By following the general procedure described in Example 1 10.8 g of 3-[4-[4-(4-methylphenyl)-1-piperazinyl]butyl]hydantoin monohydrochloride melting at 231°-5° C. is obtained from 12.5 g of 1-(4-aminobutyl)-4-(4-methylphenyl)piperazine treated with 7.75 g of ethyl cyanatoacetate in toluene.
A solution of 13.9 g of 1-(4-aminobutyl)-4-(3-ethoxyphenyl)piperazine and 7.0 g of 5,5-dimethyl-1,3-cyclohexanedione in 80 ml of toluene is heated at reflux with a water separator for four hours, or until one equivalent of water is separated. The solution is treated with charcoal and filtered. Pentane is added to the warm solution until cloudy and on standing 18.1 g of product, mp 115°-117° C. is obtained.
______________________________________Calcd for C24 H37 N3 O2 (399.6): C, 72.13; H, 9.33; N, 10.52Found: C, 72.10; H, 9.31; N, 10.42.______________________________________
The following compounds were prepared by procedures similar to those described in the examples.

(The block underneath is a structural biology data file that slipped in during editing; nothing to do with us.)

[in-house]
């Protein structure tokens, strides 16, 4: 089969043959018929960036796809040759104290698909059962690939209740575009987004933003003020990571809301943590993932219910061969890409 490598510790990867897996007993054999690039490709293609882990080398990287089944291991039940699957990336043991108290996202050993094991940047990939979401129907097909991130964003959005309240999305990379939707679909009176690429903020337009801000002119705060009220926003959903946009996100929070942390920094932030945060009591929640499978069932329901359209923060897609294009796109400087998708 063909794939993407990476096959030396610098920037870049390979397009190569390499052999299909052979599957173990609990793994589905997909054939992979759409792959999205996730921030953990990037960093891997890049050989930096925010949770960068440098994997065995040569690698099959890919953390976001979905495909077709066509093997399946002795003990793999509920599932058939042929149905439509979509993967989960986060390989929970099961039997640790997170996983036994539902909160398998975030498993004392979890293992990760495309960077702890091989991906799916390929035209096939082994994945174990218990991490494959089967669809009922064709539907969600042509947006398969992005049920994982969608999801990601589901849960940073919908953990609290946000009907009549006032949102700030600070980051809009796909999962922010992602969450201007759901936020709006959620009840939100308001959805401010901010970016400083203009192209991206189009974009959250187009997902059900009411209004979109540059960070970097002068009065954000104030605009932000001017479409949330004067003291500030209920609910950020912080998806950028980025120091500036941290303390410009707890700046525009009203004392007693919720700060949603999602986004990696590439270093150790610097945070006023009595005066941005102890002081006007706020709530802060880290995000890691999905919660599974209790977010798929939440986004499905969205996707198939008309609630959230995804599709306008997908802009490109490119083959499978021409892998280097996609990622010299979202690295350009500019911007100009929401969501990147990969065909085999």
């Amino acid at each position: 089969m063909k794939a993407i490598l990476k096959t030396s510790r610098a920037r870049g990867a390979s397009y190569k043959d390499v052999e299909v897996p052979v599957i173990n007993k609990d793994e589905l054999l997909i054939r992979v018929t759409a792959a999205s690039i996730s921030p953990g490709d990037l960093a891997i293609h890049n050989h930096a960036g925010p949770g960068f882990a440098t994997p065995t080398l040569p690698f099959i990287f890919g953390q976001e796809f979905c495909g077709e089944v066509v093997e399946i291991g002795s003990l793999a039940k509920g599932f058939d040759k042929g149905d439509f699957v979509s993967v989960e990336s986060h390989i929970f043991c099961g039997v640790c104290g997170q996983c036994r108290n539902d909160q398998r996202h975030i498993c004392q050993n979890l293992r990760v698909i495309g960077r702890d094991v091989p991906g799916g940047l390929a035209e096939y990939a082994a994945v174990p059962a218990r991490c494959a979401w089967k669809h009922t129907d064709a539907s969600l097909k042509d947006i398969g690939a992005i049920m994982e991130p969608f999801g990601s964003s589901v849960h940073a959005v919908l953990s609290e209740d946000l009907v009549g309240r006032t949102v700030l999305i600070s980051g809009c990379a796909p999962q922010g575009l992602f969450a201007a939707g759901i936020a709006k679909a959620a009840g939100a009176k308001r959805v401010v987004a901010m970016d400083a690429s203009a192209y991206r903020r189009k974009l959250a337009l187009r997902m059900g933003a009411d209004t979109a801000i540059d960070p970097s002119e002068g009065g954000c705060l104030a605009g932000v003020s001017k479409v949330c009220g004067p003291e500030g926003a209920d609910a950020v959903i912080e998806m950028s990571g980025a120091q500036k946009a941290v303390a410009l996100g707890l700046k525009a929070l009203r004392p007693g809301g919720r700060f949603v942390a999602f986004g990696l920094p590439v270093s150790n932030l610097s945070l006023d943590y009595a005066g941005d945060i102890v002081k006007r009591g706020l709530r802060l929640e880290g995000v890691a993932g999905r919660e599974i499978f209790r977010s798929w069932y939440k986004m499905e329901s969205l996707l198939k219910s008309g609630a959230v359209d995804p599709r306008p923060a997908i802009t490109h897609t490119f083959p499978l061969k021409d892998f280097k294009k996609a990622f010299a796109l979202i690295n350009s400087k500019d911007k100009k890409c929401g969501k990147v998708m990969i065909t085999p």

______________________________________ ##STR10## ProcedureR1 n A mp of Example______________________________________H 3 A1 ** 265-268° C. dec 12-CH3 4 A1 * 232-234° C. 13-CH3 3 A1 * 233-236° C. dec 13-CH3 4 A1 * 184-187° C. 14-CH3 4 A1 * 231-235° C. 12-OCH3 2 A1 * 240-243° C. 12-OCH3 3 A1 ** 235-238° C. 12-OCH3 4 A1 * 227-229.5° C. 13-OC2 H5 4 A1 * 157.5-159° C. 14-OCH3 3 A1 * 234-236° C. 12-OiC3 H7 4 A1 * 209-215° C. 1H 3 A2 159-160° C. 32-CH3 4 A2 98-99° C. 33-CH3 3 A2 140-140.5° C. 33-CH3 4 A2 141.5-144° C. 34-CH3 3 A2 182-183° C. 32-OCH3 4 A2 115-117° C. 33-OCH3 3 A2 147-148° C. 33-OC2 H5 4 A2 115-117° C. 3______________________________________ *hydrochloride salt **dihydrochloride salt